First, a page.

How to Get Better Pictures of Your Kids
To me, there are few things in the world more fun that attempting to capture a child’s true essence with a camera- that fleeting moment that can never- especially with kids- be planned. The look that says it all, the glimpse of genuine curiosity or glee, even the tears and the tantrums, will remind us forever of the person they were and have become. While shooting kids is always a bit of a game of luck, (emphasis on the word “game”), here are a few tips to make it easier, whether you are a budding pro or a parent with a camera. Note that editorial/candid shooting is a bit different from posed/ studio shooting; for these purposes, I am focusing on candids.
◊ The break-in period: while many kids have no qualms about hamming it up for a camera, most of them still need some kind of “warming up”. I always introduce myself, and ask permission to shoot. Have patience, especially within the first 15 minutes or so. You will need to earn a child’s trust before they will open up entirely. Often, I ask for their help in finding a place to shoot, I let them see my camera (and sometimes even take a picture).
◊ New places: take a child somewhere they have never been. Usually they will be actively curious, and will have fun exploring with you… (you may want to scout the place out first so you can do a little, gentle “directing”}. Their expressions of joy, perhaps even trepidation, will be genuine, and lovely to capture.
◊ Activities: find something for the child to DO while you shoot- play on a playground, jump off a stump, run a stick along a fence, smell flowers, search for something, run around something, play hide and seek.
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◊ If you have a prop available such as a wagon, items for dress up, use them to distract and entertain. It is also okay for them to bring/have things they love- a toy, a book, an animal, etc . You might also have an “entertainer”: a person, an object, a camera attachment, a funny hat, something to engage the child (often this is the parent!).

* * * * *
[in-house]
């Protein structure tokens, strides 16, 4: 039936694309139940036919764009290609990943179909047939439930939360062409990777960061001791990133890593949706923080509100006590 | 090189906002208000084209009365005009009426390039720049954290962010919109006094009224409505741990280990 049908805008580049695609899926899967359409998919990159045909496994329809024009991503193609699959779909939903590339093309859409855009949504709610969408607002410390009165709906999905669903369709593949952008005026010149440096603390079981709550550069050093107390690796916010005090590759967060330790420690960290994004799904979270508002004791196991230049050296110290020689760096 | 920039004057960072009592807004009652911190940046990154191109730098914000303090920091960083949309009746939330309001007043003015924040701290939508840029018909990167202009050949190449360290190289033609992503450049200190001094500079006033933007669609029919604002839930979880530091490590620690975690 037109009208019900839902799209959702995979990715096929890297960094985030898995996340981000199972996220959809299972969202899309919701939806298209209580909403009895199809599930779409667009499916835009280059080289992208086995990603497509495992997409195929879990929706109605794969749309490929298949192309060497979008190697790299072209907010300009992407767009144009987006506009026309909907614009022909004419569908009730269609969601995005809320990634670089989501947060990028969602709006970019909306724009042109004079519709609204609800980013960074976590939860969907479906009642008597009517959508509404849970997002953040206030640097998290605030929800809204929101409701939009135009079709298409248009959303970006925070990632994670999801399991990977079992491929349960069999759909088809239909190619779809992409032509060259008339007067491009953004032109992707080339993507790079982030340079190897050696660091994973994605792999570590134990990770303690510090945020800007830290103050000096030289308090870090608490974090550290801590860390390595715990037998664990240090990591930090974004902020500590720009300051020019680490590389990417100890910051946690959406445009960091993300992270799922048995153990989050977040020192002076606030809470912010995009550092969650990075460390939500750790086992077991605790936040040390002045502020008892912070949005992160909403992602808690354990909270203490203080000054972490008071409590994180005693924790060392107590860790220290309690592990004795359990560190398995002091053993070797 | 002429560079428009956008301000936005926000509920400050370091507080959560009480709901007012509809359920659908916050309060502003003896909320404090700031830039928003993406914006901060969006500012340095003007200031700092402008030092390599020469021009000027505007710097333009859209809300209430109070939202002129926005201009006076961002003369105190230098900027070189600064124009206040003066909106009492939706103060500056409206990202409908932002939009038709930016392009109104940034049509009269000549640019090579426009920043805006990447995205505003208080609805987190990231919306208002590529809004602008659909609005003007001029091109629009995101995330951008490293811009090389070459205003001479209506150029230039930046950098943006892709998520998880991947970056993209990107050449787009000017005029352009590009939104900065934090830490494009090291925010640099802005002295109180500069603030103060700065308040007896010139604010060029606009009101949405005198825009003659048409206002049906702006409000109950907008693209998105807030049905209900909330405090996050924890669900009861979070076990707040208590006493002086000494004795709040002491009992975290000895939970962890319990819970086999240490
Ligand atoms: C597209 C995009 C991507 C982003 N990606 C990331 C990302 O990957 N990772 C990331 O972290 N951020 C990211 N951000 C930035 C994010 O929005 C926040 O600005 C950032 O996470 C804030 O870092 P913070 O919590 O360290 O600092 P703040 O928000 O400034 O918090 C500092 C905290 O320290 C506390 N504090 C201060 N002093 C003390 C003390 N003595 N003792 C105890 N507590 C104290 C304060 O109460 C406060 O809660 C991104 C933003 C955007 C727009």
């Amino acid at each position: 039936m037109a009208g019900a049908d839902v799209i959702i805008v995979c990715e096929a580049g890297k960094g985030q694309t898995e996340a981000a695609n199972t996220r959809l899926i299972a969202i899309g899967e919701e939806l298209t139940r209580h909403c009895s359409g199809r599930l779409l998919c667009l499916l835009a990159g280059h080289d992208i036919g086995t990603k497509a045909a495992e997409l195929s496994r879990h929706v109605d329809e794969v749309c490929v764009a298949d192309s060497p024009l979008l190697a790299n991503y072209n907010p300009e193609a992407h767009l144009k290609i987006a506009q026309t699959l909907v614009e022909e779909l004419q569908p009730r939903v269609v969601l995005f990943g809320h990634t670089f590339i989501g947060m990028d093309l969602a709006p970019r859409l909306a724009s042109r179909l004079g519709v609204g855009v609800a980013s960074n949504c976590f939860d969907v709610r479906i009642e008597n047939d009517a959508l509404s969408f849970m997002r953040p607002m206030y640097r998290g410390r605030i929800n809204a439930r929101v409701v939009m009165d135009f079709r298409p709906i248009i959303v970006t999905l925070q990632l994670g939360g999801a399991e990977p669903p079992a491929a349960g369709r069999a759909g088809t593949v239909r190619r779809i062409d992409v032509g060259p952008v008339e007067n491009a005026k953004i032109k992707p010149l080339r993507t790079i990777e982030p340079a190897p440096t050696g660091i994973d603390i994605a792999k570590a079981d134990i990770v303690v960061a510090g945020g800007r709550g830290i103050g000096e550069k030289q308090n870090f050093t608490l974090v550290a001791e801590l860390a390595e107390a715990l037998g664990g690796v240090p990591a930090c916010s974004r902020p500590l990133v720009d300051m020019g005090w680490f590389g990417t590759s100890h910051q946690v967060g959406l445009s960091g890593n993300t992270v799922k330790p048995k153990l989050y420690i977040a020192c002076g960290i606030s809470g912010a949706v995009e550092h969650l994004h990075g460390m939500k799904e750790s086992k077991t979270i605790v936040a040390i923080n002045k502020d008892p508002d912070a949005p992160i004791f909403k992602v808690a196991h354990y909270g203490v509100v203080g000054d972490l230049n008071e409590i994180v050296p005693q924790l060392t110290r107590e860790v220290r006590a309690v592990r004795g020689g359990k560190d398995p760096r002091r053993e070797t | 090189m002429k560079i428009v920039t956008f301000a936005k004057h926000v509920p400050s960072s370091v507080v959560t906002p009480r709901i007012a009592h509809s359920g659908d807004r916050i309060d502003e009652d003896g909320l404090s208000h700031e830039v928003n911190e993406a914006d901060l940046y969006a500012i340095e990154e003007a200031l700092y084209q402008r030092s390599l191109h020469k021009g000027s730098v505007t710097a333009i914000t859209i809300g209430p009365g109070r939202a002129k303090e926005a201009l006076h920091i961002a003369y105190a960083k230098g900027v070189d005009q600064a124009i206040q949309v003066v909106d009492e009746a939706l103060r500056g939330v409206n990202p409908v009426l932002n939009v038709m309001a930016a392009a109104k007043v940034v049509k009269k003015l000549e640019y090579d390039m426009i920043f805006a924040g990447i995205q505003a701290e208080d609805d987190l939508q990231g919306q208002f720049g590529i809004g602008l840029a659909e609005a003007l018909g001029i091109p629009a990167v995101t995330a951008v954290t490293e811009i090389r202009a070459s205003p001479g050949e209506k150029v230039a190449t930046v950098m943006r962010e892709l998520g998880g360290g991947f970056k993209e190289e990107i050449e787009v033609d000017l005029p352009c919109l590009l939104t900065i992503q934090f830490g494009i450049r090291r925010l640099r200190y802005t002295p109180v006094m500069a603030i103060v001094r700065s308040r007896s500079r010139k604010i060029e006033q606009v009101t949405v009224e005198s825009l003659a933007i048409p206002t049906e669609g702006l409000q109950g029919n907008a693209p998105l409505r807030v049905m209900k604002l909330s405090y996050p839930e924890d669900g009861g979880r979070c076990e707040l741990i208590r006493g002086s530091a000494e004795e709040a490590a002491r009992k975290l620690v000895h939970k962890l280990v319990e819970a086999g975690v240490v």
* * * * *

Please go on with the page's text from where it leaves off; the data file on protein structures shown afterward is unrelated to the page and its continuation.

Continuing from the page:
◊ Get down and dirty- literally: I am almost 6ft tall, which means that many of my pix of children are from “on high”. However, getting down to their eye level offers a new perspective on things and makes for some really great images.
◊ It’s alright to cry: a child will show a range of emotion from thrilled to distraught in a matter of seconds; roll with it. It is all part of who kids are- don’t stop shooting. Often tears make for some of the most memorable photos. Now for the more technical side of things…
◊ Unfussy background: keep it simple, no clutter; bushes, gardens, fences make for good solutions, and if interesting enough, can often make the picture.
◊ Natural light- an ideal spot is under a large tree on a sunny day (open light shade). Open up your f-stop, shoot with a shallow depth of field, and try not to use flash, as it disrupts the flow and reminds your subject that you have a camera. A few light speckles are ok, but make sure to move your subjects out of light spots on their faces.
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◊ The eyes always tell a story: focus on them. If you are shooting up close, focus on the nearest one. That said, you don’t always need the eyes in a portrait; often other parts of the body, especially with babies, can be the focus of a shot, or beautiful portraits in and of themselves.
◊ Composition: this can be learned with practice. But, for a start, fill your lens- heads need to be near the top of a picture- not the middle. Make sure everything in the viewfinder is something you want there before you shoot. Do your cropping in the camera, as they say.
◊ Volume: take lots of shots- one micro-expression can make the difference between a good shot and a great one, even if taken a millisecond apart.
◊ Keep both eyes open: I know it is natural to close an eye to see through the viewfinder. But try keeping them both open, and with your other eye, anticipate what will happen next, or any incoming distractions or opportunities. It will help you to be at the right place, at the right time.
◊Don’t forget the seemingly mundane: Those missing teeth, or the finger sucking and hair twirling, the leg clinging- while perhaps not what you had in mind for a “formal portrait”, are your child’s unique attributes that, without a photograph, you just might otherwise forget.